Usually when folks ask me to talk by phone, I immediately think I don’t have time for that and I will limit my correspondence to email. I also assume that they are going to try to sell me something that I do not need or want.  However, this week when someone asked I thought “why not? What would be the harm?”

(c) Pamela Perry. Pamsclipart.

Sure we can Talk!

Most of my connections are in the business of selling products and services.  So am I.  So, why not find out more about each connection that is willing to share.  If I do not want to buy from them, I don’t have to. There’s no gun to my head.

I can check them out and tell others in my network about what they are selling.  I can ask my new friend to do the same for me.

To survive this down economy, we need to make time to get back to grass roots. In 1912, Senator Albert Jeremiah Beveridge of Indiana, was quoted stating that the Progressive Party had “come from the grass roots. It has grown from the soil of people’s hard necessities.”(Posted on Wikipedia courtesy of Eigen’s Political & Historical Quotations “Beveridge, Albert J.”. 2006-05-20).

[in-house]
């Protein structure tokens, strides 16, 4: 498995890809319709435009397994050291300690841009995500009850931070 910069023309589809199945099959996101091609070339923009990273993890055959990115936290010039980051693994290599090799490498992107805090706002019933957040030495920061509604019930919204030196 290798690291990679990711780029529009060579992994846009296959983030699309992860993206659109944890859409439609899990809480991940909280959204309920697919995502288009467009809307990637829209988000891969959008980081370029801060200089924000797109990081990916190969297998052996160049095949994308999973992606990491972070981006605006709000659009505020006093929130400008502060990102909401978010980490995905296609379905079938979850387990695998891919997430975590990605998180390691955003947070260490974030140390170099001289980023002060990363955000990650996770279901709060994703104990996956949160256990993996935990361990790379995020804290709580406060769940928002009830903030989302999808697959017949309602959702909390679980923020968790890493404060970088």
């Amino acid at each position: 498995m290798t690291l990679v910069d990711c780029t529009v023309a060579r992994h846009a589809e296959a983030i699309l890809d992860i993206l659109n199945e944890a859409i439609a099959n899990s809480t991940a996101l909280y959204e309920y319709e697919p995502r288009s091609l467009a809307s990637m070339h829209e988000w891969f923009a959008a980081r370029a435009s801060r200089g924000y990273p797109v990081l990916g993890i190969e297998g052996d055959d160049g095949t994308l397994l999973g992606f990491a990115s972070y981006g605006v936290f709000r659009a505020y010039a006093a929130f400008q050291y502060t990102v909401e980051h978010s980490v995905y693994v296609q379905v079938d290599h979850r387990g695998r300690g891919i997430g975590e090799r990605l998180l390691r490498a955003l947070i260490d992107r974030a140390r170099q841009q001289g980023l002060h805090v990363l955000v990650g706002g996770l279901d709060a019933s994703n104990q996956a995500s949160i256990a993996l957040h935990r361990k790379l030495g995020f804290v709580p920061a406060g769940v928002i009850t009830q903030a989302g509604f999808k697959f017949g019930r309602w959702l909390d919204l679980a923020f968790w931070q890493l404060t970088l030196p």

We need to plant seeds and grow roots in the soil of our hard necessities. These are tough times we live in!

I like the term “Lemongrassroots”. Lemongrass because it’s an herb that used to relieve stress, stimulate, refresh, invigorate, energize and relax. Combine that approach with good old fashion grassroots tactics, and you are cooking with steam!

Here are some good old school grassroots movement tactics used by activists and political campaigners that are trying to sell others on ideas…trying to convince, persuade, influence, organize, lobby: